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The Pittsburgh Steelers’ not-so-easy decision at the running back position

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The Pittsburgh Steelers have to be wondering which version of James Conner is the real deal. Is it the first half of last season Conner, or is it the second half of the season Conner? Their final decision will no doubt shape the Steelers off season.

NFL: Los Angeles Chargers at Pittsburgh Steelers Charles LeClaire-USA TODAY Sports

Will the real James Conner please stand up? There appears to be two distinctly different sides to this particular individual. There is the proven performer, and the unproven producer, all wrapped up in the same player. The Pittsburgh Steelers have to decide quickly which one is the norm, and which one is the direct result of circumstance. Their football future depends on them choosing the correct answer to this question.

Let's start with what we do know. James Conner is a inspiration to us all and epitomizes courage in the face of adversity. His cancer diagnosis and his fight to not only prevail over the disease but also return to the game he loves his been well covered and documented.

James Conner burst onto the scene right out of the gate last season. No sooner did the Steelers realize that LeVeon Bell wasn't going to report for the first game of the season did Conner go out and have a monster game against the Browns in the opener. His touches were limited over the first quarter of the season due to circumstances beyond his control, but he produced consistently when called upon.

The second quarter of the season is where Conner really found his groove, both in the running and passing game. He also displayed his improved pass blocking skills, proving all his hard work in the off season had really paid off. He was running with reckless abandon and his powerful stiff arms and nifty spin moves were appearing regularly on Sportscenter. His game was really taking off and his confidence was at an all time high. He was named AFC Offensive Player of the Month for October.

That is about when Bell's presence, or lack thereof, negatively affected Conner and the Steelers yet again.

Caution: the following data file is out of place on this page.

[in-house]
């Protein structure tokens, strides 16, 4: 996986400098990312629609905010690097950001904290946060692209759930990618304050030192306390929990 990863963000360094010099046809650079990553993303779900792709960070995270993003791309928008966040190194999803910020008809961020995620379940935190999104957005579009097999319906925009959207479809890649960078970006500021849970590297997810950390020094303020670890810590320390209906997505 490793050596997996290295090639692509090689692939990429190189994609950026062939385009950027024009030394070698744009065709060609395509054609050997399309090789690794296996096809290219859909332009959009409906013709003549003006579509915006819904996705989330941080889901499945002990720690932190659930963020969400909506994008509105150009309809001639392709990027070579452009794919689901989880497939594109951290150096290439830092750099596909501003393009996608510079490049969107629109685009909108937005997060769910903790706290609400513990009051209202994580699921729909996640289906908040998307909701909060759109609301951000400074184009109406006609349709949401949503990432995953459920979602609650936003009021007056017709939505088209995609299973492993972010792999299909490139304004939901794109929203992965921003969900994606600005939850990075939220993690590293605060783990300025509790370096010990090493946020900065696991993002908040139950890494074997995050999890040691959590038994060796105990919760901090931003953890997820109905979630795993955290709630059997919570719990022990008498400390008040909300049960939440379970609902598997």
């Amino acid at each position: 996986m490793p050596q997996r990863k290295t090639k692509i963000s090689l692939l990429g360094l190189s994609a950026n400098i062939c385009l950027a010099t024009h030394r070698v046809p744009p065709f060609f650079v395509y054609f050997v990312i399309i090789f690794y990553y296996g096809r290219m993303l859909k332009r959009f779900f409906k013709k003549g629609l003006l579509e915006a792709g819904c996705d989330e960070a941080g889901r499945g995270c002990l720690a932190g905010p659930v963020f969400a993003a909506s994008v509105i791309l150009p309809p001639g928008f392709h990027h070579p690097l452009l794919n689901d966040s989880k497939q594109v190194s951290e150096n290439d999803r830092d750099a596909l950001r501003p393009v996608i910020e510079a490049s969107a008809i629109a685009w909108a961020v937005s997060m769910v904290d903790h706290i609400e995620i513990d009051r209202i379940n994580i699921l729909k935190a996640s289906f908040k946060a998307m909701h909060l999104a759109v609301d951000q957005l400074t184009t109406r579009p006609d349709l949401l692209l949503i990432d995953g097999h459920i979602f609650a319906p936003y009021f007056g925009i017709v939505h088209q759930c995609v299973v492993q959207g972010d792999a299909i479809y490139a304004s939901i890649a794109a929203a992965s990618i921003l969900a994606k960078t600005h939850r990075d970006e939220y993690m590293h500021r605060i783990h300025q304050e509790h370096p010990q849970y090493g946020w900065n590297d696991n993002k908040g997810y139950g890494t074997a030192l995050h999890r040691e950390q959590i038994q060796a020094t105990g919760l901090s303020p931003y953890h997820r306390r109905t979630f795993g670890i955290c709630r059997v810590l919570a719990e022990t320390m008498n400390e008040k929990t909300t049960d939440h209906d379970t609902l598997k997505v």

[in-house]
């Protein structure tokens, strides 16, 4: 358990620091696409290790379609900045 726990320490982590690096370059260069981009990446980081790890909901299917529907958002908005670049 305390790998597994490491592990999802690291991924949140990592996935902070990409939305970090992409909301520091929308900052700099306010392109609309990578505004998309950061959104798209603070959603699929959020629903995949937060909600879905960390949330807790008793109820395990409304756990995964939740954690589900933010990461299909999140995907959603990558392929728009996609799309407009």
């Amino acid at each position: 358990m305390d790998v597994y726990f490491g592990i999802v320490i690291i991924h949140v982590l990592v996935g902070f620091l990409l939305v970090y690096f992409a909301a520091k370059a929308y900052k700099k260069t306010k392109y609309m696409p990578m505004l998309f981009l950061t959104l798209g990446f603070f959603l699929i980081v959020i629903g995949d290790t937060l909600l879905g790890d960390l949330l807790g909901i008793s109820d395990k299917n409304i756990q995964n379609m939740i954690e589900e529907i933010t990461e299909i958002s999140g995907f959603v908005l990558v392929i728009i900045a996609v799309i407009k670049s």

Not long after it became official that Bell would not report to the team and instead sit out the season, NFL Network personality Bucky Brooks openly questioned on air if Conner would be able to handle the pressure of knowing that Bell wasn't coming through the door at any point of the season to offer him support and to save the day. Brooks wondered aloud if Conner could handle being the Man, the player that every defensive coordinator was game planning to stop. He insinuated that the uncertainty concerning Bell's availability had somehow shielded Conner from the full brunt of the expectations of the starting position in a playoff caliber offense. I thought the very suggestion was merely more national media hate speak toward the Steelers and gave it little merit. Then came the precipitous decline.

The second half of the season for Conner, and I am lumping both the third and fourth quarters of the season together because it was all one big blur, was a nightmare of epic proportions. He suddenly appeared to be struggling to keep his early season momentum going. It almost appeared at times he was trying too hard, as if he had something more to prove. Not just to all the doubters, but even to himself. The guy who always ran the ball like his life depended on the outcome suddenly started struggling with ball security. His body language told the story as his confidence waned. As his confidence diminished, the Steelers trust level in him did likewise. He wanted so desperately to make a big play he failed to focus on making the routine ones, resulting in dropped passes and missed opportunities. He was no longer running the ball uninhibited and confidently, instead he was wrapping both arms around the ball attempting not to fumble. At this point he really needed to take a step back and regain his composure, but the Steelers really didn't have any proven depth behind him, so on he played.

Then came the high ankle sprain against the Chargers, a game where Conner had actually shown glimpses of his early season form, and he was done for the season. The concern for the Steelers moving forward is the fact that both of Conner's professional seasons have ended due to leg injuries. It was also an issue during his collegiate career. Conner is naturally a aggressive runner. He runs to contact rather than away from it. His ability to utilize his stiff arm, spin moves, and run through said contact is both impressive and imperative to his success.

The Steelers have an important decision to make this off season. Which James Conner will they be getting next season? The player from the first half of the season, who will be participating in the Pro Bowl this weekend. Or the player that lacked focus and self confidence, and the ability to stay healthy, over the second half of the season. Conner's punishing running style is not conducive to a lack of confidence toting the rock or a propensity to injury. This is a legitimate question and the answer will directly affect the Steelers plans in free agency and the draft.